A rare-book thief is the target in Commissario Guido Brunetti’s 23rd case.
Since Venice’s Biblioteca Merula is open to anyone who can provide the proper credentials, it’s been the obvious place for Joseph Nickerson, professor of European history at the University of Kansas, to do his research. But when Nickerson suddenly vanishes after three weeks of daily visits, his credentials turn out to be anything but proper. Nor is he the only thing that’s vanished. Several of the rare books he consulted have gone missing, and pages and illustrative plates have been removed from many others. Dottoressa Patrizia Fabbiani, director of the Merula, can’t imagine how such a thing could have happened under the watchful eyes of library guard Piero Sartor. Even more puzzling is the silence of Aldo Franchini, a regular visitor for three years whom the library staff has dubbed “Tertullian” for his preferred reading about the church fathers. Franchini sat close to Nickerson every day; he can’t have failed to see him remove pages from the precious volumes. Why didn’t he say anything, and what can Brunetti do about it? If you think book theft is no big deal, you’re in good company; neither does Vice-Questore Giuseppe Patta, Brunetti’s invincibly dim superior. Only the offense the thefts may give Contessa Elisabetta Morosini-Albani, the wealthy widow whose donations have financed many of the library’s acquisitions, rouses Patta, not to action, but at least to acquiescence in Brunetti’s investigation, which inevitably leads to revelations of blackmail and murder.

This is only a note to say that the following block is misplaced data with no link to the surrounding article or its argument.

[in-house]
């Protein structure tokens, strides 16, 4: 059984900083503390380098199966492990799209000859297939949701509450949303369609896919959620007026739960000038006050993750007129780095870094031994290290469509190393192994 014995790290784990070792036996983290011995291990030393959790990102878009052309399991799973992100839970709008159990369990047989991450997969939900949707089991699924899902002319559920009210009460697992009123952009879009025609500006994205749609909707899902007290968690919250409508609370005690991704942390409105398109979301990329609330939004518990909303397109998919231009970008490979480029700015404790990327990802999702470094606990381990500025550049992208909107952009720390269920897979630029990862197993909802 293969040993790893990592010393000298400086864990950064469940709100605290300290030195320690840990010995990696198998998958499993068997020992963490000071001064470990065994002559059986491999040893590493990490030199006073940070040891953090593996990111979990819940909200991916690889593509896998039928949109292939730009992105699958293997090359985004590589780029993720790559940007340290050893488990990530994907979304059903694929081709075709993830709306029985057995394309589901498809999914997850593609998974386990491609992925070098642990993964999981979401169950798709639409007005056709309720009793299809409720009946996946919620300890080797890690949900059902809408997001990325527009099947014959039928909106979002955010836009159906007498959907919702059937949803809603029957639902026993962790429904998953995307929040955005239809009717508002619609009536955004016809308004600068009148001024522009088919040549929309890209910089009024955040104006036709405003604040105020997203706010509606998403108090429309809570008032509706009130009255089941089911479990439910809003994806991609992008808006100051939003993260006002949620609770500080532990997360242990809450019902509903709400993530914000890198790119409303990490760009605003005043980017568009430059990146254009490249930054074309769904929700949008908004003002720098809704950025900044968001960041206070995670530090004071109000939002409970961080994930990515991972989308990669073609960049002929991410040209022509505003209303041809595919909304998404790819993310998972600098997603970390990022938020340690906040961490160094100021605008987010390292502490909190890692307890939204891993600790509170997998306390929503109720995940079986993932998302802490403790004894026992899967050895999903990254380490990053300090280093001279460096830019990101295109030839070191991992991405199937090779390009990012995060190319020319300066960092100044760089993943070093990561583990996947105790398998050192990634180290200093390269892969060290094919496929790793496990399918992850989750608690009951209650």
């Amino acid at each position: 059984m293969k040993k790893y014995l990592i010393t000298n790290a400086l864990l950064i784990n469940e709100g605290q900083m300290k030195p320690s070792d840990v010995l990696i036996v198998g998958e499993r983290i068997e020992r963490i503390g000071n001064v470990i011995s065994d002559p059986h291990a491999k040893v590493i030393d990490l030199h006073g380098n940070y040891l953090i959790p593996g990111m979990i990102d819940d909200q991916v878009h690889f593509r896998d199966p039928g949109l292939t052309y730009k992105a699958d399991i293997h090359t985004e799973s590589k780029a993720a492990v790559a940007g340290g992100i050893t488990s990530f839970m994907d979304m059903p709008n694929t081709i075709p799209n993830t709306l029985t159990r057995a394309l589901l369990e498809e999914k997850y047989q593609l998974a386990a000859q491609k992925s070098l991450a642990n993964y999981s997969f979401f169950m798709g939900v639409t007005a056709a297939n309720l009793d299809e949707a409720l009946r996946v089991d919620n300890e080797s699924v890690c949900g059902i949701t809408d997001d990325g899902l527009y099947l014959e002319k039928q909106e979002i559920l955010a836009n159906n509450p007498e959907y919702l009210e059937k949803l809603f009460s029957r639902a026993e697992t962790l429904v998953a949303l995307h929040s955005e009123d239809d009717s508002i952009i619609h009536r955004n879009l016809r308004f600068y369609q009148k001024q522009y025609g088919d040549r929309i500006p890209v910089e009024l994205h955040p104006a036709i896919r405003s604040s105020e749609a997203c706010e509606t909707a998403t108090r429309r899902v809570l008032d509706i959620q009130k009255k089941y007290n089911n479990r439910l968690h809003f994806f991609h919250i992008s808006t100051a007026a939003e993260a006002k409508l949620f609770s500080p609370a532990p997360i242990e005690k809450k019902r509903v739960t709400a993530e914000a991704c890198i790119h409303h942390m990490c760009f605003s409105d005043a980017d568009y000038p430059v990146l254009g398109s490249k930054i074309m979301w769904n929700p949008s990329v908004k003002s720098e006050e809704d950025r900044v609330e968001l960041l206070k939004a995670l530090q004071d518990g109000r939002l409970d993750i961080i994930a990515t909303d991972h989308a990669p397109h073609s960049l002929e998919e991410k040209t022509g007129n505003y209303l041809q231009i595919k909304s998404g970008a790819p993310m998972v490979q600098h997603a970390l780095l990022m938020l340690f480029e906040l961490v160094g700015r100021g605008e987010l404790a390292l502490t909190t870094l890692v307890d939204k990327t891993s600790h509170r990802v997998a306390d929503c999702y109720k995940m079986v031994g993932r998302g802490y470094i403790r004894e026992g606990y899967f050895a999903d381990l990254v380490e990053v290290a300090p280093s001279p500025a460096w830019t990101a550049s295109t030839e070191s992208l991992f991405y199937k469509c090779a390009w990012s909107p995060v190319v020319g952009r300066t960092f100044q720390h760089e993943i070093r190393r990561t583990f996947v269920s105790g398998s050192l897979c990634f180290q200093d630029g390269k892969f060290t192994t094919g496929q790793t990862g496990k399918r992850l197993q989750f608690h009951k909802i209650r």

Brunetti (The Golden Egg, 2013, etc.) spends less time with both his charming family and his highly variable colleagues than usual; and with the exception of Franchini, the characters remain distantly evoked rather than vividly present. This one really is for readers who love books.